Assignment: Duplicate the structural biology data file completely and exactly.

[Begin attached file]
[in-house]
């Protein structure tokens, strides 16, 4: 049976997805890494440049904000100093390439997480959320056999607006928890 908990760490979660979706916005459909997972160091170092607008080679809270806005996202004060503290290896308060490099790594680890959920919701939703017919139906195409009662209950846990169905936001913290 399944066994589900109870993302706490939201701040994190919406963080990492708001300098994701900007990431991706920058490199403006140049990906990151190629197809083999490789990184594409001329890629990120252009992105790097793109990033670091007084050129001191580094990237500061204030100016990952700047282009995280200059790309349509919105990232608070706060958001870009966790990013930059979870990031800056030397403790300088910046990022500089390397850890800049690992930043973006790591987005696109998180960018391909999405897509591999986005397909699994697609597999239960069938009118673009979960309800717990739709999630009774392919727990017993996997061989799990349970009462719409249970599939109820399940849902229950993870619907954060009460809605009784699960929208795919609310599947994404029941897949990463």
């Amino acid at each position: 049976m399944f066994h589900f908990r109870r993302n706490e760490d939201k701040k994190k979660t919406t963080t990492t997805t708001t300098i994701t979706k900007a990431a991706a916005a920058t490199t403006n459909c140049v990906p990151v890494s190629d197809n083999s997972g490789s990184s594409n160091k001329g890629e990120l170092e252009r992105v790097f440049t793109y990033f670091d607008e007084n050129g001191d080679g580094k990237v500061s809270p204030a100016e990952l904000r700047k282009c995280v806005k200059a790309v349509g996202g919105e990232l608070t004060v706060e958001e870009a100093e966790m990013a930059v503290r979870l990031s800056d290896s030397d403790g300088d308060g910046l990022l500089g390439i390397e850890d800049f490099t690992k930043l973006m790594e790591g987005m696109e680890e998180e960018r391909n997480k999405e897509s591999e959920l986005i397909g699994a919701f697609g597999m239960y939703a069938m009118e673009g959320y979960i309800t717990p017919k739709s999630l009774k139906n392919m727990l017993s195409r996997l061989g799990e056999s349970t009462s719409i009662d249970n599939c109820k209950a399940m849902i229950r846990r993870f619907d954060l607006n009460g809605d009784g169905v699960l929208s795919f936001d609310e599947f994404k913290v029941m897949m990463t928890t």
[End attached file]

[in-house]
């Protein structure tokens, strides 16, 4: 049976997805890494440049904000100093390439997480959320056999607006928890 908990760490979660979706916005459909997972160091170092607008080679809270806005996202004060503290290896308060490099790594680890959920919701939703017919139906195409009662209950846990169905936001913290 399944066994589900109870993302706490939201701040994190919406963080990492708001300098994701900007990431991706920058490199403006140049990906990151190629197809083999490789990184594409001329890629990120252009992105790097793109990033670091007084050129001191580094990237500061204030100016990952700047282009995280200059790309349509919105990232608070706060958001870009966790990013930059979870990031800056030397403790300088910046990022500089390397850890800049690992930043973006790591987005696109998180960018391909999405897509591999986005397909699994697609597999239960069938009118673009979960309800717990739709999630009774392919727990017993996997061989799990349970009462719409249970599939109820399940849902229950993870619907954060009460809605009784699960929208795919609310599947994404029941897949990463």
């Amino acid at each position: 049976m399944f066994h589900f908990r109870r993302n706490e760490d939201k701040k994190k979660t919406t963080t990492t997805t708001t300098i994701t979706k900007a990431a991706a916005a920058t490199t403006n459909c140049v990906p990151v890494s190629d197809n083999s997972g490789s990184s594409n160091k001329g890629e990120l170092e252009r992105v790097f440049t793109y990033f670091d607008e007084n050129g001191d080679g580094k990237v500061s809270p204030a100016e990952l904000r700047k282009c995280v806005k200059a790309v349509g996202g919105e990232l608070t004060v706060e958001e870009a100093e966790m990013a930059v503290r979870l990031s800056d290896s030397d403790g300088d308060g910046l990022l500089g390439i390397e850890d800049f490099t690992k930043l973006m790594e790591g987005m696109e680890e998180e960018r391909n997480k999405e897509s591999e959920l986005i397909g699994a919701f697609g597999m239960y939703a069938m009118e673009g959320y979960i309800t717990p017919k739709s999630l009774k139906n392919m727990l017993s195409r996997l061989g799990e056999s349970t009462s719409i009662d249970n599939c109820k209950a399940m849902i229950r846990r993870f619907d954060l607006n009460g809605d009784g169905v699960l929208s795919f936001d609310e599947f994404k913290v029941m897949m990463t928890t």